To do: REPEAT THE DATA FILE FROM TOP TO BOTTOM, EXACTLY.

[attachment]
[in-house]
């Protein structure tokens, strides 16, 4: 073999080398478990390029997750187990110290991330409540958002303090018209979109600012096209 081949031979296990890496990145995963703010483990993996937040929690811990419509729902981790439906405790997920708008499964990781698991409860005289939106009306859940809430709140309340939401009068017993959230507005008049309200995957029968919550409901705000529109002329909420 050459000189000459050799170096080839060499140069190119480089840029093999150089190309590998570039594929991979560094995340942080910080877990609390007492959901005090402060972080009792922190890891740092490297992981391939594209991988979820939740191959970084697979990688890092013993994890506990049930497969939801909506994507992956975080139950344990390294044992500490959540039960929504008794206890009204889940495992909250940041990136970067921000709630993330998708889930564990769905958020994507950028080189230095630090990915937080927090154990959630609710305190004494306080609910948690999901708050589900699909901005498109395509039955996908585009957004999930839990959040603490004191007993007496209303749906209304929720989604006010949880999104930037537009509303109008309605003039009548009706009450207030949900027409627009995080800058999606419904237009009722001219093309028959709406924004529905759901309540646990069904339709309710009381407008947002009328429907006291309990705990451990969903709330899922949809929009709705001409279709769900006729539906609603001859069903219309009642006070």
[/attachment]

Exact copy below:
[in-house]
């Protein structure tokens, strides 16, 4: 073999080398478990390029997750187990110290991330409540958002303090018209979109600012096209 081949031979296990890496990145995963703010483990993996937040929690811990419509729902981790439906405790997920708008499964990781698991409860005289939106009306859940809430709140309340939401009068017993959230507005008049309200995957029968919550409901705000529109002329909420 050459000189000459050799170096080839060499140069190119480089840029093999150089190309590998570039594929991979560094995340942080910080877990609390007492959901005090402060972080009792922190890891740092490297992981391939594209991988979820939740191959970084697979990688890092013993994890506990049930497969939801909506994507992956975080139950344990390294044992500490959540039960929504008794206890009204889940495992909250940041990136970067921000709630993330998708889930564990769905958020994507950028080189230095630090990915937080927090154990959630609710305190004494306080609910948690999901708050589900699909901005498109395509039955996908585009957004999930839990959040603490004191007993007496209303749906209304929720989604006010949880999104930037537009509303109008309605003039009548009706009450207030949900027409627009995080800058999606419904237009009722001219093309028959709406924004529905759901309540646990069904339709309710009381407008947002009328429907006291309990705990451990969903709330899922949809929009709705001409279709769900006729539906609603001859069903219309009642006070």